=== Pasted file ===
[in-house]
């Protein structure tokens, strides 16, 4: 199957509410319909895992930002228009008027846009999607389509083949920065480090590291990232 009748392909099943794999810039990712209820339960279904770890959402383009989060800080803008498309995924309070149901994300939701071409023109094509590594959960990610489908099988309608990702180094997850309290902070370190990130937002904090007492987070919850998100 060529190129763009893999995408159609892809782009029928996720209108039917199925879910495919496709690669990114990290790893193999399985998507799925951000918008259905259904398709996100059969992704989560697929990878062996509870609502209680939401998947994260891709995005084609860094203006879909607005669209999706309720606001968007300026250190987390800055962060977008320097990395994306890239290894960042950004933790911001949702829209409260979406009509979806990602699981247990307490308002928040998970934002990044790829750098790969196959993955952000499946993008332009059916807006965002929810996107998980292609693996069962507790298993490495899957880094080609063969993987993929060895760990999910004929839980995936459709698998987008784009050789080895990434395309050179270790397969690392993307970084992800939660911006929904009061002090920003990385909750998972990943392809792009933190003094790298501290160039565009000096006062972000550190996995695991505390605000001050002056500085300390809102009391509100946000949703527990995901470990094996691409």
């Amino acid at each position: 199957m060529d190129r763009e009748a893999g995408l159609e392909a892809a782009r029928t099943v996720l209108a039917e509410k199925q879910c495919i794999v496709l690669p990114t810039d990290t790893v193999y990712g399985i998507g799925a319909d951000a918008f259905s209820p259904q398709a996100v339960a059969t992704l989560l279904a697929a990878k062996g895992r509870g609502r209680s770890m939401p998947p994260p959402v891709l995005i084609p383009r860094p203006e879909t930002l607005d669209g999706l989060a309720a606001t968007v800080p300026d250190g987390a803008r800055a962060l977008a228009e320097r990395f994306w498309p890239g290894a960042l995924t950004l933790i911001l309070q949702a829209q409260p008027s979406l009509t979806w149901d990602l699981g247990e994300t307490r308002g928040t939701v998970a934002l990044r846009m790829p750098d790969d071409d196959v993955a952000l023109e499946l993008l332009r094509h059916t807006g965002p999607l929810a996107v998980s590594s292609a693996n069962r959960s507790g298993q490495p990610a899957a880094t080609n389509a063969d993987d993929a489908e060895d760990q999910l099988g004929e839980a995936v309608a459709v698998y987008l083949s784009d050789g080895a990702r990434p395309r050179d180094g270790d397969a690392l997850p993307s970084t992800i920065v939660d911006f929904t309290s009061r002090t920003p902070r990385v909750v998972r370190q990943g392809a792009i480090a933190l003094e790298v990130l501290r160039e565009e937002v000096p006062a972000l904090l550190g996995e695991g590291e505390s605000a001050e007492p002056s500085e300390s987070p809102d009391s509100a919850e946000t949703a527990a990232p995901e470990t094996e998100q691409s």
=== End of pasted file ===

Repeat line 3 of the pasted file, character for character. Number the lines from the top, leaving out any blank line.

């Amino acid at each position: 199957m060529d190129r763009e009748a893999g995408l159609e392909a892809a782009r029928t099943v996720l209108a039917e509410k199925q879910c495919i794999v496709l690669p990114t810039d990290t790893v193999y990712g399985i998507g799925a319909d951000a918008f259905s209820p259904q398709a996100v339960a059969t992704l989560l279904a697929a990878k062996g895992r509870g609502r209680s770890m939401p998947p994260p959402v891709l995005i084609p383009r860094p203006e879909t930002l607005d669209g999706l989060a309720a606001t968007v800080p300026d250190g987390a803008r800055a962060l977008a228009e320097r990395f994306w498309p890239g290894a960042l995924t950004l933790i911001l309070q949702a829209q409260p008027s979406l009509t979806w149901d990602l699981g247990e994300t307490r308002g928040t939701v998970a934002l990044r846009m790829p750098d790969d071409d196959v993955a952000l023109e499946l993008l332009r094509h059916t807006g965002p999607l929810a996107v998980s590594s292609a693996n069962r959960s507790g298993q490495p990610a899957a880094t080609n389509a063969d993987d993929a489908e060895d760990q999910l099988g004929e839980a995936v309608a459709v698998y987008l083949s784009d050789g080895a990702r990434p395309r050179d180094g270790d397969a690392l997850p993307s970084t992800i920065v939660d911006f929904t309290s009061r002090t920003p902070r990385v909750v998972r370190q990943g392809a792009i480090a933190l003094e790298v990130l501290r160039e565009e937002v000096p006062a972000l904090l550190g996995e695991g590291e505390s605000a001050e007492p002056s500085e300390s987070p809102d009391s509100a919850e946000t949703a527990a990232p995901e470990t094996e998100q691409s």